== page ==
Feature Article from Hemmings Motor News, November, 2011 by Jim O'Clair
Aermacchi has a long history in aircraft manufacture, Giulio Macchi formed the company in 1912 and the company built military aircraft for both World Wars. They did not start building motorcycles until 1951. One of their first forays into bike building was to hire Lino Tonti, formerly of Benelli and later, F B Mondial, Bianchi, Gilera and Moto Guzzi. Some of the first bikes Tonti built for Aermacchi proceeded to break the world speed record for 50cc and 75cc motorcycles in 1956. That same year, Aermacchi released the Chimera (or Dream) 175cc motorcycle, designed by Albert Bianchi, with its enclosed engine compartment and futuristic jet engine-like appearance.
The small four-stroke 172.4cc displacement engines were mounted horizontally and used an OHV cylinder head. Fueled by a 22mm Dell'orto carburetor and powered by a six-volt Marelli magneto, the engine only generated slightly over 13hp at 6,500 RPM. The Chimera used a four-speed transmission and chain drive to put the power to the rear 17-inch wheel. The front wheel was also 17-inch and the bike had front and rear drum brakes. The Chimera had telescopic front forks and a single rear shock to provide suspension for the rider. Total dry weight was 318 pounds. The bike was the hit of the 1956 Milan motorcycle show, but the accolades it earned from the press did not translate well into actual bike sales. Compared to other models of its day, the front fender looked like it was hanging out in space, about 6 inches too high for the front wheel. The company claimed it was designed this way to afford the suspension additional clearance in the event it was taken off-road.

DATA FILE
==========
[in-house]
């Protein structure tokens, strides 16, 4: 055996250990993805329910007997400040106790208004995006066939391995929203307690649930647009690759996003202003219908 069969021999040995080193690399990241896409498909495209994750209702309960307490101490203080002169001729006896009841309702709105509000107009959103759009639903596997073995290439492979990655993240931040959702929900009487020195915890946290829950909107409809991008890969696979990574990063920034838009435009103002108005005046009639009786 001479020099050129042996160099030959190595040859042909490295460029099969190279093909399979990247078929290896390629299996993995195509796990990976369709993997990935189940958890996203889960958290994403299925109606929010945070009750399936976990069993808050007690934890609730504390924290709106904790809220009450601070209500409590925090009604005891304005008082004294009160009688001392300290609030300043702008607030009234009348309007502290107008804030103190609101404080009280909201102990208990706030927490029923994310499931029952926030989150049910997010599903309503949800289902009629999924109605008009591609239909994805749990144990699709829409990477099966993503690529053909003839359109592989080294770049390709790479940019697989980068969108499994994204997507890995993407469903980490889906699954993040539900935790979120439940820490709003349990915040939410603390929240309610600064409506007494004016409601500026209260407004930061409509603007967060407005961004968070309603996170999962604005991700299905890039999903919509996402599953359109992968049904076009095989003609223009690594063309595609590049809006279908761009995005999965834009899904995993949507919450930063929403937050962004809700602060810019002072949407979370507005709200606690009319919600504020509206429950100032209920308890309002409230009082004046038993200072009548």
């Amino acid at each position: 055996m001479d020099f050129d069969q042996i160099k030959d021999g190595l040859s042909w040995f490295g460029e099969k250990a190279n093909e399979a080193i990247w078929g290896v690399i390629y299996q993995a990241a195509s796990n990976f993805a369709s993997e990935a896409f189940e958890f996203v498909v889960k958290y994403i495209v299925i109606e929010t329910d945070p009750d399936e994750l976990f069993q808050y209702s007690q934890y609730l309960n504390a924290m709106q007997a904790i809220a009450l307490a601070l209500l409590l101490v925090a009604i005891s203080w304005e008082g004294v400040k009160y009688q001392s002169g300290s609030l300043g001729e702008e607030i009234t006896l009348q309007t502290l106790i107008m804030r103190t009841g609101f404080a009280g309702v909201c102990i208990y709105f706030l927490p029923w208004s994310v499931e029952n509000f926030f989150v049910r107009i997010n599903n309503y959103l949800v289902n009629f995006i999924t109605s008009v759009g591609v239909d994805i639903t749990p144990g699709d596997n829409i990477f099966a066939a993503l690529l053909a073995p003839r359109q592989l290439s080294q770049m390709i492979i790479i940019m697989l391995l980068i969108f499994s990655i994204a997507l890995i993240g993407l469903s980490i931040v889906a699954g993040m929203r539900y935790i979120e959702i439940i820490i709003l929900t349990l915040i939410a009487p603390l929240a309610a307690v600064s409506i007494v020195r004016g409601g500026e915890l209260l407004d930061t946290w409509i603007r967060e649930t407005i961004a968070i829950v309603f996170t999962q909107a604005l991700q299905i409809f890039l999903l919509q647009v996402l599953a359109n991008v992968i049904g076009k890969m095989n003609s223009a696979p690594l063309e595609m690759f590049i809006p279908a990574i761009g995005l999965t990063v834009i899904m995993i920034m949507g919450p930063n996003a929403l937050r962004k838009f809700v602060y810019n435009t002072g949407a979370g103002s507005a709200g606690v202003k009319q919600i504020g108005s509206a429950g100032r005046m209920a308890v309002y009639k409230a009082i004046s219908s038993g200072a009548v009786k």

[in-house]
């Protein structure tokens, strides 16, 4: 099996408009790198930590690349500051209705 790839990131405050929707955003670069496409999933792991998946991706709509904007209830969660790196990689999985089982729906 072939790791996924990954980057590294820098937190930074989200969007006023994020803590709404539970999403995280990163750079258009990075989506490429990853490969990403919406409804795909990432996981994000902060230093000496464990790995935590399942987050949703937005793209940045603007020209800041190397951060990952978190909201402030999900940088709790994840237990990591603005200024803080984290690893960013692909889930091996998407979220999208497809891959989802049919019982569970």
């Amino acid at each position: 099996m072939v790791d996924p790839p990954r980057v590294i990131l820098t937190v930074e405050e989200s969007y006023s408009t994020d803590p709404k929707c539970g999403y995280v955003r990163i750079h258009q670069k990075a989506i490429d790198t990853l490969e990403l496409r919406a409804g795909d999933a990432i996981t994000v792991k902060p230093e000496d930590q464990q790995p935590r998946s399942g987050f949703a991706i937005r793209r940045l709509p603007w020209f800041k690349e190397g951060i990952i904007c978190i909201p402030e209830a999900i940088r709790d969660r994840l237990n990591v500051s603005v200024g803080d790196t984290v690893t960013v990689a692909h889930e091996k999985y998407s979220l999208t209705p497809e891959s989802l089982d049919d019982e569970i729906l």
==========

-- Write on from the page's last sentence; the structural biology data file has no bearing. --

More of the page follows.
Although Aermacchi continued to build the Chimera, despite poor sales until 1961, very few were made. Harley-Davidson bought half of the company in 1960 and, under the new ownership group, the Chimera model was discontinued; the engine would later reappear in the Ala Bianca and Ala Rossa 175. This change would eventually lead to the production of successful Aermacchi bikes of the 1960s, including the Ala D'oro and the Ala Verde as well as the H-D Sprint series. AMF/Harley-Davidson purchased the rest of the company in 1972 and Aermacchi went on to win four world championships: three in the 250cc class with their RR-250 and one in the 350cc class, all under rider Walter Villa, in the mid-1970s.
Today, prized as display pieces of design rather than utilitarian scoots, intact Chimeras are rare. Most are on display at motorcycling museums such as the Barber Motorsports Museum. In fact, a 1957 Aermacchi Chimera that is usually displayed at the National Motorcycle Museum in Anamosa, Iowa, was the recent winner of the X-1 class for pre-1979 Italian motorcycles at the 2011 Pebble Beach Concours. John Parham, the owner of J&P Cycle and president of the National Motorcycle Museum, owns the Concours-winning example.